Le iTax: France mulls tax on smartphones, tablets, and more

France wants to raise the cost of smartphones and tablets by up to three percent in order to help funding the government-subsidised arts

by The Commentator on 13 May 2013 13:22


French tax authorities, already known for their heavy-handed approach to the appropriate of public and private capital, are now mulling over plans for a new tax on smartphones and other new technological developments in an attempt to plug the country's apparent government-subsidised artistic shortfall.

Consumers in France could be looking at even further increases in the cost of smartphones and tablets such as iPhones, Android devices, and Kindles, if the government adopts the advice given in a long-awaited report presented today.

The hefty report, which apparently weighs around 2.3kg when printed, was concocted by a nine-member panel, headed by journalist and businessman Pierre Lescure. The report apparently states that revenue gained from the proposed new taxes could help fund artistic and creative ventures, sponsored by the government.

One suggestion, reports TheLocal.Fr website, is to “call upon the makers and distributors of online devices” to pay a new tax, with the purpose of funding French “cultural content,” such as movies, TV and music.

The proposal has been criticised by the political Right, but was given the nod by the Minister of Culture and Communication, Aurélie Filippetti, who said, "It will be a contribution but at an extremely low level." The sales of connected devices (smartphones, tablets, PCs, connected TVs, game consoles ...) could be taxed between one and three percent, as recommended by the report.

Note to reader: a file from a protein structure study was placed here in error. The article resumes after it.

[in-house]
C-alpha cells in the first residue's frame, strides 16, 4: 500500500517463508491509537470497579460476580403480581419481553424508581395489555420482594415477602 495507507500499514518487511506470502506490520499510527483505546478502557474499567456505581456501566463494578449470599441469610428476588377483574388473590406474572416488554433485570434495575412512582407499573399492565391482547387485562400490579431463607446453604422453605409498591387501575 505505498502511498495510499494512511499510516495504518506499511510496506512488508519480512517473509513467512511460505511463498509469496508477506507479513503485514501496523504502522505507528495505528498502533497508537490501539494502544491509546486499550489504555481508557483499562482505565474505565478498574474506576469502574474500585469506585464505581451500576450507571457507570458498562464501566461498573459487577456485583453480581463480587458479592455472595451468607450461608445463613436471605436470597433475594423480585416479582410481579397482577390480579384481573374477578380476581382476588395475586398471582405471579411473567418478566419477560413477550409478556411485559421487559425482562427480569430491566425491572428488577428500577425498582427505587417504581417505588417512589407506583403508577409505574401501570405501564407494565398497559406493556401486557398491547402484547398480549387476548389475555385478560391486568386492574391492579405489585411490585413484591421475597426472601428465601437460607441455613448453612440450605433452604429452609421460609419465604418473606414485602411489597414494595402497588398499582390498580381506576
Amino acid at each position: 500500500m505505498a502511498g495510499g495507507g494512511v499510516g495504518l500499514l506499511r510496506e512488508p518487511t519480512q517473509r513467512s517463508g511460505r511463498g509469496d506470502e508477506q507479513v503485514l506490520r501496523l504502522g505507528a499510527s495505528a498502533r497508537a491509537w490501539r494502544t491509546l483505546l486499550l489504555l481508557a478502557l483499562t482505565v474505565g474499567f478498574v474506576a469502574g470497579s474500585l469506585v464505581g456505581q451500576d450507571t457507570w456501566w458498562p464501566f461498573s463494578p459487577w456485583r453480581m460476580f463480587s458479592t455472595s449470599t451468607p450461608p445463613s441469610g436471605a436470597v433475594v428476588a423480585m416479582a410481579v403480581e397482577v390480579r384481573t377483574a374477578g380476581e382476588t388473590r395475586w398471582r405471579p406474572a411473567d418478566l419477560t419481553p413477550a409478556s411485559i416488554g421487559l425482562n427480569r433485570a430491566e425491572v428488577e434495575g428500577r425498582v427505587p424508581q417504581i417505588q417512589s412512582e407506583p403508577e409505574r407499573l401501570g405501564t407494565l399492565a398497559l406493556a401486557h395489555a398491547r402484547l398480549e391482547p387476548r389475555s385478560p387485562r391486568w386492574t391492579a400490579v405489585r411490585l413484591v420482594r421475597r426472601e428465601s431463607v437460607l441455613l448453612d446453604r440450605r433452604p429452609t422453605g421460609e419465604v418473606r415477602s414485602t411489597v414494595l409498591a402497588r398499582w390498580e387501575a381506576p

The report made 75 proposals in all and called for the scrapping of the Hadopi agency created to monitor and enforce Internet copyright laws.

But in a victory for some web-pirates, the report also called for a massive scaleback in controversial punishments for piracy, saying Internet connections should no longer be suspended and fines should be slashed from a maximum of 1,500 euros to just 60 euros, which could be then raised for repeat offenders.

The report said piracy could also be contained if satellite and cable providers offered new films on demand shortly after their release.

Editor's Note: Yes, technically speaking the headline should be "La iTaxe", but that just didn't work as well!

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